The unsavoury character

Regency England

Chapter 1: The meeting

Lucilla Stapleton had soft blonde ringlets and smoky grey eyes. Being 20 years of age she should have been on the most eligible lists and invited to every party. However this was not the case. Her father was an eccentric gentleman who had travelled widely before settling down with Lucilla's mother and having, not only Lucilla but also her brother Theodore. Because he was so eccentric he was strongly against Lucilla putting on any airs and graces. It was because of him that Lucilla was invited to so few parties but that suited her just fine.

Her father believed that everyone should be well able to use a pistol and sword, not excluding his daughter. So he'd taught her to shoot from a young age and sent her to her uncle, his brother, for fencing lessons as he was supposed to be one of the best in London.

That was where Lucilla was heading at that moment, not for lessons necessarily but to give her poor mother and father a break from Theodore, who had been sent on ahead and Lucilla was going to join. That was, however, before the carriage broke down.

"You stay here Sally," she told her maid. "I'm going to get help. There was an inn not too far back. You stay here and take care of the driver. Keep him still when he comes around."

Lucilla set off down the road, caring very little whether her dress was dragging in the dirt. Fortunately there had not been any rain in a while so the track wasn't muddy at least. The green hedgerows blocked her in, preventing her from seeing anything beyond them, and casting the path in green tinged shadows that provided welcome relief from the hot sun.

It wasn't long before the inn she'd seen earlier came into sight. Sighing with relief that she wouldn't have to walk much further in the sun, Lucilla strode up to it. It didn't look like the most hospitable of places and had clearly seen better days. The sign swinging above it was hanging drunkenly, with peeling paint, as was the paint around the windows. Good grief, she couldn't see through them they were so murky! A glance around the side as she entered, though, proved it was still in use. Four or five horses, some well groomed and others not so, were tied in the stable block - though that wasn't so surprising as this was the only inn for quite some distance in either direction.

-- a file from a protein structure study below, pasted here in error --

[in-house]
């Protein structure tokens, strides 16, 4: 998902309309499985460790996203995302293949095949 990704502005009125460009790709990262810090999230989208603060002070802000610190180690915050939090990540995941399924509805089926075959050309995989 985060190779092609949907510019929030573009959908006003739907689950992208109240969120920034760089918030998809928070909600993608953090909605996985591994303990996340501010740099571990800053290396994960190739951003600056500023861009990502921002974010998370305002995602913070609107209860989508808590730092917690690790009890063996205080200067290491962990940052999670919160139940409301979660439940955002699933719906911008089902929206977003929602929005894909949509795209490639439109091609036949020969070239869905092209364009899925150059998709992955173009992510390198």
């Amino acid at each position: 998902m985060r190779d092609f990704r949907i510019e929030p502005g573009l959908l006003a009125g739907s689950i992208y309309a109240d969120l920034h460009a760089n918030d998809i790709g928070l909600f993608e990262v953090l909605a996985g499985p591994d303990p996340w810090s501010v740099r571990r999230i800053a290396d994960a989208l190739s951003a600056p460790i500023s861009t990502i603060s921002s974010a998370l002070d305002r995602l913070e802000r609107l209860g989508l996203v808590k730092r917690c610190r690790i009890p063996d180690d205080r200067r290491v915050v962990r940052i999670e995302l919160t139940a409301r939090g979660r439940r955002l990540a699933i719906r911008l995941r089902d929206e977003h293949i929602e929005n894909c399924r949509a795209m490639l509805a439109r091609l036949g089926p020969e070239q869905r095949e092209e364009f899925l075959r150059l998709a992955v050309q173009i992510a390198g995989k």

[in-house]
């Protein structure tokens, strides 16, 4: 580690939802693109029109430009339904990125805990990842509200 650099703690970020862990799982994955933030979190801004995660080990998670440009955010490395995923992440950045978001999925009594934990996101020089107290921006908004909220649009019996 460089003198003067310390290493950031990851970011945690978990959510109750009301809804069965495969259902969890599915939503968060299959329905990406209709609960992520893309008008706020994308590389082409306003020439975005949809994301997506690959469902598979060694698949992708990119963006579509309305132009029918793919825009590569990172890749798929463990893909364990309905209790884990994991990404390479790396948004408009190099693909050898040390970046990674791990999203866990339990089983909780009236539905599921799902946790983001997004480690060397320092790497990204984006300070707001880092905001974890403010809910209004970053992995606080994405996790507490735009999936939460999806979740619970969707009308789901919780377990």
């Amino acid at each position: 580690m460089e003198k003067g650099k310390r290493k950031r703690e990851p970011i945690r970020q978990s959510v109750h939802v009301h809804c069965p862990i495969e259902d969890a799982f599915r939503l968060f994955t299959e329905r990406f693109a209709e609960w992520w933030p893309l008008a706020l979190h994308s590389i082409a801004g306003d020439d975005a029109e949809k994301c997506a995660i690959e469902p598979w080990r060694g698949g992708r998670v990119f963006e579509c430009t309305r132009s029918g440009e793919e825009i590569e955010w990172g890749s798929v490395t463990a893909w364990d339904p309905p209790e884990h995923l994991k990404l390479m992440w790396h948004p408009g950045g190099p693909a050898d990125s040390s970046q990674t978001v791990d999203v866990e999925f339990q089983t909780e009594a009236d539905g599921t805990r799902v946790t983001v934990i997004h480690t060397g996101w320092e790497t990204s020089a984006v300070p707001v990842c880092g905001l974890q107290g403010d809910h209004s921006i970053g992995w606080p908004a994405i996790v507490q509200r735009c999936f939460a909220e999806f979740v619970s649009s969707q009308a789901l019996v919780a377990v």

Lucilla shook her head. The place would have to suffice. She pushed open the door and walked into the entrance. A shabby looking desk stood opposite with a grubby looking fellow lounging around behind it. Straightening her back she stepped forward deeper into the room.

"Excuse me, my carriage broke down. Would I be able to hire one here?"

"Ay," leered the man on the reception. She didn't like the look of him at all.

"I wouldn't though, if I were you."

Lucilla turned to the source and found herself looking up into a pair of Hazel eyes. The owner was a head taller than her and had a head of ebony hair.

"Edward Thornton," he bowed.

"Lucilla Stapleton," she replied.

"Miss Stapleton the carriages you could hire in this place are likely to break down the moment you step into them. I suggest you look elsewhere."

Lucilla bristled. The polite thing would've been to offer assistance.

"I say Edward, what's stopping you riding to fetch help." A kindly looking gentleman came out the doorway behind Thornton. His hair was a foxy brown. Thornton's eyes darkened in annoyance.

"Colin…you know I abhor helping anyone, especially women. Women are useless at every thing and if you help them with one thing another thing inevitably pops up just as one is going to do something one enjoys."

Lucilla was speechless with rage at this injustice, not to mention how rude it was. Edward saw her annoyance but only gave her a bland look, "And now I've piqued you." He sighed and rolled his eyes, "very well then."

"Don't put yourself to trouble on my account," she hissed through gritted teeth.

Edward laughed, "Oh how annoyed you look! No, I don't suppose you do want my help but you shall get it anyway." With that he strolled from the room.

Colin looked uncomfortable. "Colin Horton," he introduced himself.

She curtsied.

"I am sorry about my friend. He…um…inherited the rudeness from his father. Never was taught to stand on ceremony."

"His father…?" Lucilla inclined her head questioningly.

"Oliver Thornton."

Yes, she'd heard of him. He was known as being the rudest man in London. It looked like his son was trying to live up to his name.

Horton invited Lucilla back into the coffee room where they made small talk until Thornton returned. He walked in while Lucilla was telling Horton about her younger brother Theodore.

"I wouldn't have expected you to have a brother." Thornton said bluntly as he crossed the threshold and sank into one of the antiquated. "You don't seem the type." Lucilla gave him an icy stare, sharp words waiting to trip off her tongue. "Someone is fixing your carriage as we speak," he continued, completely changing the subject. "Nothing much wrong with it. It'll be fixed soon"

"Good," Lucilla rose, "then I shall return to it and my maid. Thank you," she told Horton, "for your conversation and company, and you," she glanced at Thornton, "for getting help." Turning she left the room.

"Now wait a minute, you can't walk back alone." Horton called out, "One of us must escort you."

"I'll do it,"

Lucilla froze. "No thank you," she said icily, "I shall be quiet all right. It really isn't necessary."

"Nevertheless…" Thornton got to his feet and walked to her side.

The journey was completed in silence. Thornton strode comfortably at Lucilla's side, making absolutely no effort to make any sort of conversation. Lucilla herself was trying, somewhat unsuccessfully, to suppress the bubbling rage that had been building up inside her towards the silent man next to her, over his conduct earlier and his instience on walking her back and every other irritating thing he'd done since she'd first met him. The hedgerows she'd examined on her way to the inn flew past now in a blur of green as her eyes remained fixated firmly on the road ahead.